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Something has been happening in America. More and more young people are showing up with various mental, emotional, and behavioral disorders—based on the 2009 Institute of Medicine Report on the Prevention of Mental, Emotional, and Behavioral Disorders Among Young People. These disorders—from alcohol addiction to other serious mental and behavioral problems—are not just happening in K-12 education: they are fully present in larger numbers on college and university campuses. And, even more importantly, they are now epidemic in our broader society, causing untold damage to the fiscal stability of America, its national security, and global economic competitiveness.
Oddly, it is American institutions of higher learning that have pioneered the world’s best science why and how this epidemic is happening and what can be done to avert the problems. Still more oddly, it is not American institutions of higher learning leading the charge on applying that science—something at odds with the unique heritage of America applying science to better the world. Other rich democracies now lead in applying prevention science for the protection of their future generations.
American Colleges and Universities can become one of the drivers of great carbon revolution, not just a revolution in silicon technology. By a carbon revolution, this means resolving the problems of human behavior that are the largest burdens of social and economic pain and suffering.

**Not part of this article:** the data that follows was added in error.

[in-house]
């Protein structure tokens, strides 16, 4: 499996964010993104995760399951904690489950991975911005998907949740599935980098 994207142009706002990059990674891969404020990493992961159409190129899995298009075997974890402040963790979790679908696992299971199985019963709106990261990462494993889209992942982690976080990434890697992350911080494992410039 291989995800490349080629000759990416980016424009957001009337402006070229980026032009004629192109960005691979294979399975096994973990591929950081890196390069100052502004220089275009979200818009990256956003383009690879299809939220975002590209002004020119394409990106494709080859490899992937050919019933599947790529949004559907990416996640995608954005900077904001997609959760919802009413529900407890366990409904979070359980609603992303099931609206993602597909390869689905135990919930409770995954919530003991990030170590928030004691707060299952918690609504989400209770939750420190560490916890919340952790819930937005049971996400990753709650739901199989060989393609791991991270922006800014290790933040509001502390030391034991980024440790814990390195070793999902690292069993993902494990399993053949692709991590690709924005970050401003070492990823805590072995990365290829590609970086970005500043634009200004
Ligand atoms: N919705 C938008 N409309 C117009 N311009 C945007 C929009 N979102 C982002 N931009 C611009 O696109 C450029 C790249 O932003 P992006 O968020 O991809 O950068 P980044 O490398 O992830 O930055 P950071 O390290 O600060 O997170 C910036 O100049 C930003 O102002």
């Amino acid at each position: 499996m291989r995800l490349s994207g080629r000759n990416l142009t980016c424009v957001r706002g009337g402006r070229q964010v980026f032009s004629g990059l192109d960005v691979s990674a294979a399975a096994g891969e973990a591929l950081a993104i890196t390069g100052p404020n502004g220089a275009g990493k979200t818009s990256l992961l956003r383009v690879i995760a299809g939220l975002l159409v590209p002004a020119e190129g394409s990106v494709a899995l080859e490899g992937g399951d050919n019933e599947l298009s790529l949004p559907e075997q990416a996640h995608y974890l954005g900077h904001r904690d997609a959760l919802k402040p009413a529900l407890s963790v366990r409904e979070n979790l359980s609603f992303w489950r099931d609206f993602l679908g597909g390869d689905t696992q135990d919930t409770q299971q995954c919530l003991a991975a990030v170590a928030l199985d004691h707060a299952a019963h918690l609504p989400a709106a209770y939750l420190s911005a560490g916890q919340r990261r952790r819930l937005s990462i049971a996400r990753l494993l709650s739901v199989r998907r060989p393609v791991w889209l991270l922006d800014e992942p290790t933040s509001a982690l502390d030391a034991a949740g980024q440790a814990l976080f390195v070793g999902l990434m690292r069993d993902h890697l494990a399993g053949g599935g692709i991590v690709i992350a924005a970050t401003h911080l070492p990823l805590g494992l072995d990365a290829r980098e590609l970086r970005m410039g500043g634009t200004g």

In my presentations, I intend to outline how the youthful energies of our young people might be combined with prevention science for population-level prevention and protection against mental, emotional, behavioral and related physical disorders plaguing our futures.
• First, the presentation is aimed at evoking understanding of how these problems have arisen from fundamental evolutionary mismatch—something that my colleagues in the evolutionary sciences have started to map well.
• Second, the presentation gives concrete examples of how prevention science can be scaled to a public-health model to protect our young people and our broader society.
• Third, the presentation outlines how colleges and universities—students, faculty and staff—might have a leadership role in changing the trajectory of these problems rapidly.
• Fourth, the presentation maps how all this can be funded in a politically powerful way, which will in turn strengthen colleges and universities by reducing the huge rise in tuition and other costs that have well outpaced inflation. Indeed, the cost of higher education is now significantly higher in the US proportionately than that of other rich democracies.
I realize that this not a standard presentation about addictions among our college-age youth, decrying the alcohol industry or arguing over the age of drinking or the legalization of marijuana. I believe we must have a much bigger solution, not just for the sake of the young people on our campuses—but for all o